A second tool leaders can employ to drive increased collaboration is to value team diversity. In a team context, diversity embraces bringing together a mix of expertise, work styles, and ways of thinking. When a team brings different perspectives to the table, there are more opportunities for the exchange of ideas, more skills at the team’s disposal, and more viewpoints to challenge until the best possible solution is determined. To expand the collaboration capacities of their employees, leaders must find ways to leverage each team member’s strengths, encouraging frequent opportunities for casual discussion. Intentionally develop opportunities for team exchange when there is no prescribed agenda for such dialogue. Edison found that keeping his teams small – typically no more than 8 people – expanded the ‘multiplier effect’ that is yielded by encouraging casual dialogue within diverse groups.  He realized that even greater productivity resulted when teams came together in a spirit of debate, without fear of judgment or criticism. Today’s leaders must recognize that while every idea contributed in team dialogue will not be the ‘winning’ one, the diversity and range of thinking will propel a higher quality result, and allow the team to drive its collaboration efforts to a higher level.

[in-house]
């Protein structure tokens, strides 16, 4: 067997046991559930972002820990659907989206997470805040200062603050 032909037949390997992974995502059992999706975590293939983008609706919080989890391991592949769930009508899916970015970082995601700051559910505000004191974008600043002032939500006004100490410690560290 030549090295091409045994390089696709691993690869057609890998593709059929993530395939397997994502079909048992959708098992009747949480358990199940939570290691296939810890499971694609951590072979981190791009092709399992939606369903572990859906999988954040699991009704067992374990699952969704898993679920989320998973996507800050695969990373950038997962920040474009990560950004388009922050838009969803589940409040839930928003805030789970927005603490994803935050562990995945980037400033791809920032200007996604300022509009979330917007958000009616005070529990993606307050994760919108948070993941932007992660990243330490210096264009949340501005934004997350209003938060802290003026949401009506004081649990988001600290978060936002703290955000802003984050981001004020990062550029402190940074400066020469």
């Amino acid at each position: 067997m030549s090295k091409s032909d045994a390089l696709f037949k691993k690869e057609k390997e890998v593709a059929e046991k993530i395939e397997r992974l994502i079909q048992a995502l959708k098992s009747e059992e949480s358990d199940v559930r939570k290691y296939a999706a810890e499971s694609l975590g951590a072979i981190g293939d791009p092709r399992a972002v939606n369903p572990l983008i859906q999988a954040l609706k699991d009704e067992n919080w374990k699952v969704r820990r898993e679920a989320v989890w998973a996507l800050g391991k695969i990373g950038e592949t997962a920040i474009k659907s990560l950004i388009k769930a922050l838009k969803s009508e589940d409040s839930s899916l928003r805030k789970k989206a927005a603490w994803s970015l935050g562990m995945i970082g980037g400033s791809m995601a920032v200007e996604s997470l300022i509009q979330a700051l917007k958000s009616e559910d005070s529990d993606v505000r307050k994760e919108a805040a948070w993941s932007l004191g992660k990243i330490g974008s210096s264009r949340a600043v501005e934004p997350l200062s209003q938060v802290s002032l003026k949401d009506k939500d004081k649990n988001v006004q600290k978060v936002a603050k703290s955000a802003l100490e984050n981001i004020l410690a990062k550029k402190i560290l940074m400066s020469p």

And third, to expand the presence of true collaboration on a team, leaders and members alike must share a common purpose.  A sense of inspiration must surround the activities of the team itself. This helps guide a healthy ‘balance of power’ between team members, and vaults their sense of cooperation beyond their need for ego or dominance. When one person believes their words have more or less value than those of another, the process of collaboration is hindered, and creates unnecessary limitations for the team.  A sense of shared purpose emerges through dialogue, and the ability to openly express ideas that unite the group in some way. This sense of unity can be felt with regard to either the ultimate output of the team, the emergence of a new process or way of conducting business, or the positive impact the team’s work will have on outside parties such as clients, stakeholders, or even an entire community.  To help drive this sense of shared purpose, leaders should focus on ways of rewarding the team as a whole, offering incentives which ‘challenge the team to challenge themselves.’ Respect and trust must be present as core values, and leaders must emphasize these values as they observe and encourage the team.
Today’s leaders – in any organization or business – should keep these 3 strategies in mind as they seek to expand collaboration on their teams. By offering learning opportunities that nurture a growth mindset, valuing team diversity, and encouraging shared purpose, leaders will increase the capacity for collaboration within their organization, and drive team results to their fullest potential.
This post was contributed by Dale Carnegie Training, the training company founded on the principles of the famous speaker and author of “How to Win Friends and Influence People.” Today, the company offers sales training and helps businesses and individuals achieve their goals. Visit Dale Carnegie Training online to learn more about leadership programs.


(1st in a series of guest posts developed for Dale Carnegie Training)